i can’t remember the taste of you
but i know i’ll understand you again
i get higher with the thoughts of days to come
we are sleepy with excitement
last night is so incredibly far away
we were older then, parading like sophisticates
we are young again, spinning in the sun
the past doesn’t matter and
the skeletons don’t feel like dancing
i am mapping out my life
and i want to see you there
with your eyes sparkling like the sea
we walk the boardwalk with the wind in our hair
creating everlasting impressions in time

Photo: “Summer Down the Shore” by funflash, ALL RIGHTS RESERVED. (16×20 metallic prints available at

ABOUT THE AUTHOR: win harms is a poet living in France with her professor husband. She hails from the state of the cowboy poetry contest, but she has lived pretty much everywhere, including many psych wards, and considers herself a survivor of the struggle. The chaos has ceased and now she spends her time doing needlepoint and laundry, but longs to share her words with the world. As of last year, she left her roaring twenties, and is now feeling fecund and free. “Teenagers Down the Shore” and other poetry by win harms appears in the Silver Birch Press Summer Anthology, available at

Mark Halliday

I remember riding somewhere in a fast car

with my brother and his friend Jack Brooks

and we were listening to Layla & Other Love Songs

by Derek & the Dominos. The night was dark,

dark all along the highway. Jack Brooks was 

a pretty funny guy, and I was delighted

by the comradely interplay between him and my brother,

but I tried not to show it for fear of inhibiting them.

I tried to be reserved and maintain a certain

dignity appropriate to my age, older by four years.

They knew the Dominos album well having played the cassette

many times, and they knew how much they liked it.

As we rode on in the dark I felt the music was,

after all, wonderful, and I said so

with as much dignity as possible. “That’s right,”

said my brother. “You’re getting smarter,” said Jack.

We were listening to “Bell Bottom Blues”

at that moment. Later we were listening to

“Key to the Highway,” and I remembered how

my brother said, “Yeah, yeah.” And Jack sang

one of the lines in a way that made me laugh.

I am upset by the fact that that night is so absolutely gone.

No, “upset” is too strong. Or is it.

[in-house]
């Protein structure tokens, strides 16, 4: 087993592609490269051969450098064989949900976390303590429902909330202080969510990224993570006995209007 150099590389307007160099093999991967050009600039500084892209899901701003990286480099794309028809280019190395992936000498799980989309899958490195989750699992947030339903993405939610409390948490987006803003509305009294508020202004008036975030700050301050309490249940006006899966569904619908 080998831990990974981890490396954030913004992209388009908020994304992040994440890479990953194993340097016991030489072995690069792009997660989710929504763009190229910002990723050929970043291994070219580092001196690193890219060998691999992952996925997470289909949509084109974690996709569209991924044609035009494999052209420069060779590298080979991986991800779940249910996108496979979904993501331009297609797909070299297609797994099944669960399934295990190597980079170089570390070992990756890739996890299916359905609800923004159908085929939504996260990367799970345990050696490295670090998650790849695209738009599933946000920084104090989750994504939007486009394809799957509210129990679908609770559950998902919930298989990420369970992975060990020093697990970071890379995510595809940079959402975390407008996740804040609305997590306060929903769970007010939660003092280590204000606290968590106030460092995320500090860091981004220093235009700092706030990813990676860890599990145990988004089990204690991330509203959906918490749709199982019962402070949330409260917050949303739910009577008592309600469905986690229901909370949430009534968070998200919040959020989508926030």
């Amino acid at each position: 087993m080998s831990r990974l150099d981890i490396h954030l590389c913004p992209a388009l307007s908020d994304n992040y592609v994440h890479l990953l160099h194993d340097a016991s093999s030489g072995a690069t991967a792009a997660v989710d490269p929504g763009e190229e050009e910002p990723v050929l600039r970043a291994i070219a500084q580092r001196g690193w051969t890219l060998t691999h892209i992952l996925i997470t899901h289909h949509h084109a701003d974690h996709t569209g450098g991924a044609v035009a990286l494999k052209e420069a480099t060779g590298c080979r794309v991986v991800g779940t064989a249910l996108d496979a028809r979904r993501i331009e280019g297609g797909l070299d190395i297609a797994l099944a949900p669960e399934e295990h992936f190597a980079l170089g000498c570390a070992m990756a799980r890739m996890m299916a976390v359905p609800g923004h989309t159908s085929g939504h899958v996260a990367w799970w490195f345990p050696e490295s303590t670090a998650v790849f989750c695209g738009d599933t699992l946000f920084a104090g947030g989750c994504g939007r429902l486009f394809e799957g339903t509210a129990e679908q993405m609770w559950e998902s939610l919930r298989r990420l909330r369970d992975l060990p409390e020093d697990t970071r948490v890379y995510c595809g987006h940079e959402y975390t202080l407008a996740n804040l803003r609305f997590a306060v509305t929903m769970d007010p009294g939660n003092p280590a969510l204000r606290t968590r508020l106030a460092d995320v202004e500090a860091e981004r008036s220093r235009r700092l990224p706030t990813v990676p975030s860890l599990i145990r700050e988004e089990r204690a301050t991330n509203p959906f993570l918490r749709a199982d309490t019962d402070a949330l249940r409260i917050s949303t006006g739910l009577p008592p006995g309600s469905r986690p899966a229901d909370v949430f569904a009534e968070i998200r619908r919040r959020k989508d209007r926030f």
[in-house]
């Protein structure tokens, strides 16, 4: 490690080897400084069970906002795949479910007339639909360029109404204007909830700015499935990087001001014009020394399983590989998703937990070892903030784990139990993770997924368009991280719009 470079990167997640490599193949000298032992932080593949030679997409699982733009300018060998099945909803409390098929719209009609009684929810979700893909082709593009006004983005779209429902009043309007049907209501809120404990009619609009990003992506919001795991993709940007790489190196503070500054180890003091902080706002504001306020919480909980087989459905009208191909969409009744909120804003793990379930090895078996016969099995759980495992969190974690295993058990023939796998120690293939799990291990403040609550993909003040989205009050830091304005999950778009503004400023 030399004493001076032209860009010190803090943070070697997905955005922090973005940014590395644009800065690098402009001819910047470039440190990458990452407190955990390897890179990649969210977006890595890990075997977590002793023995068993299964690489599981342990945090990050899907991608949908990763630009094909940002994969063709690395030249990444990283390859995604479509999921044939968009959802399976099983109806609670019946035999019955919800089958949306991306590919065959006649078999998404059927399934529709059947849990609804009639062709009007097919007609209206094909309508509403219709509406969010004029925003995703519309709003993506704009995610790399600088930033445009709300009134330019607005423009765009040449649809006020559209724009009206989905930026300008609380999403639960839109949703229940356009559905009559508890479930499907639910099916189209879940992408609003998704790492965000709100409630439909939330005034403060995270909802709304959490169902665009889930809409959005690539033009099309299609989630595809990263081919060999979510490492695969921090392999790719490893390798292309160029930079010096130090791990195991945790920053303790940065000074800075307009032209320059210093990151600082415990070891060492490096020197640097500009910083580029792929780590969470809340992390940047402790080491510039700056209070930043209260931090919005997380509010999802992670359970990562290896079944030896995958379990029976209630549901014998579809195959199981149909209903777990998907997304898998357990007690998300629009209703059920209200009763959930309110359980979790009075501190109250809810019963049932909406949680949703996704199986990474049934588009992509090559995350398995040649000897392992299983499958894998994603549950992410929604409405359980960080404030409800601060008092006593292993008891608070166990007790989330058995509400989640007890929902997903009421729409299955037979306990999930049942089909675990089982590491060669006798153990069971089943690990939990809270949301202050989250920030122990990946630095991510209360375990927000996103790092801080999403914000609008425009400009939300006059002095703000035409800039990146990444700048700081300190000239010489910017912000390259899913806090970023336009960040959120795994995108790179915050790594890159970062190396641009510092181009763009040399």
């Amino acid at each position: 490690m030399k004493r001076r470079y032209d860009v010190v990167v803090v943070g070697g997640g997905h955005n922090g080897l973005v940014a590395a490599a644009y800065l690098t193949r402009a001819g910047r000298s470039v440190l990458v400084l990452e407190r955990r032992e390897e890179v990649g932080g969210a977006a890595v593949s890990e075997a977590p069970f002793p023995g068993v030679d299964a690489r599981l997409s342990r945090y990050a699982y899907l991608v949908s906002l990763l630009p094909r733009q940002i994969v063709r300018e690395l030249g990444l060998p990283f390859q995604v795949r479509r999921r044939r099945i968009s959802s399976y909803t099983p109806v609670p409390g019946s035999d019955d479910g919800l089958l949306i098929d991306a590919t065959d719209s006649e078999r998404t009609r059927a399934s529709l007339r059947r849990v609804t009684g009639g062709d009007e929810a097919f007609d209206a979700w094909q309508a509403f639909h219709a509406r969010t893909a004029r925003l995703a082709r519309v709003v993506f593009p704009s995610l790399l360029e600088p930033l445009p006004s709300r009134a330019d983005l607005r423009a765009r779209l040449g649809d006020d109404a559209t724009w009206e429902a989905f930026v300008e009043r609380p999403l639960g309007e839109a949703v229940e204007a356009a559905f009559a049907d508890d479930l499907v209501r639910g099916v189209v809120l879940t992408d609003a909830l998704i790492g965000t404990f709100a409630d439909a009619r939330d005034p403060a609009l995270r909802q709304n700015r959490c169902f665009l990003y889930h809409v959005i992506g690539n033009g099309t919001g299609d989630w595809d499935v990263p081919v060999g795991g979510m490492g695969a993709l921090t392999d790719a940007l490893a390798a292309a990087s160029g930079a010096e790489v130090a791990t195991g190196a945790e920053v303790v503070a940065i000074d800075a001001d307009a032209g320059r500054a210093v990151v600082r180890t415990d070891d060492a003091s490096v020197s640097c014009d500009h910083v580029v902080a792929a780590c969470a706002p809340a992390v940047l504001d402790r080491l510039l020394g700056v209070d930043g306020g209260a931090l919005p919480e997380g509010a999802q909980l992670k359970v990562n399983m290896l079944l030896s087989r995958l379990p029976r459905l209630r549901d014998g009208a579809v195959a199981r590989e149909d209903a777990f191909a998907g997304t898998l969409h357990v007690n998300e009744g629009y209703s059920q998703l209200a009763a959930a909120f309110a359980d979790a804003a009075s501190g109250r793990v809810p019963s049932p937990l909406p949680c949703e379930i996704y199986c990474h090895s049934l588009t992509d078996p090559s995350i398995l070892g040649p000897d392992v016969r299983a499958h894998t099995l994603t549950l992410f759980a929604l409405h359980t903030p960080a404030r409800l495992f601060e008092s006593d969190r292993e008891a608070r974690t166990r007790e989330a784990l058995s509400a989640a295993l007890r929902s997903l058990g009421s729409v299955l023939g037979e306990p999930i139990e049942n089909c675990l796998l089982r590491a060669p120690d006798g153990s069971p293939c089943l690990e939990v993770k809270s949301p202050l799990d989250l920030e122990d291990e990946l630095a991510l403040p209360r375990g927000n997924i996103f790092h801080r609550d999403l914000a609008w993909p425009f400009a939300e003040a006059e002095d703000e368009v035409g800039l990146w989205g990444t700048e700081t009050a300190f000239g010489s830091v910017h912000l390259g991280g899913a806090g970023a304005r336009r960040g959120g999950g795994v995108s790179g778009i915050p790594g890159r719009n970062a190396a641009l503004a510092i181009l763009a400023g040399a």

But that night is so obscure—until now

I may not have thought of that ride once

in eight years—and this obscurity troubles me.

Death is going to defeat us all so easily.

Jack Brooks is in Florida, I believe,

and I may never see him again, which is

more or less all right with me; he and my brother

lost touch some years ago. I wonder

where we were going that night. I don’t know;

but it seemed as if we had the key to the highway.

…from Mark Halliday‘s poetry collection Little Star (William Morrow & Co., 1987), available at

ABOUT THE AUTHOR:  Mark Halliday is an American poet, professor and critic. He is author of five collections of poetry, most recently Keep This Forever (Tupelo Press, 2008). His honors include serving as the 1994 poet in residence at The Frost Place, inclusion in several annual editions of The Best American Poetry series and of the Pushcart Prize anthology, receiving a 2006 Guggenheim Fellowship, and winning the 2001 Rome Prize from the American Academy of Arts and Letters.

by Gerald Stern

Let me please look into my window on 103rd Street one more time—
without crying, without tearing the satin, without touching
the white face, without straightening the tie or crumpling the flower.

Let me walk up Broadway past Zak’s, past the Melody Fruit Store,
past Stein’s Eyes, past the New Moon Inn, past the Olympia.

Let me leave quietly by Gate 29
and fall asleep as we pull away from the ramp
into the tunnel.

Let me wake up happy, let me know where I am, let me lie still,
as we turn left, as we cross the water, as we leave the light

“Let Me Please Look Into My Window” appears in Gerald Stern‘s collection This Time: New and Selected Poems © W.W. Norton & Co., 1998, winner of the National Book Award for poetry. Find the book at

Photo: 103rd St. windows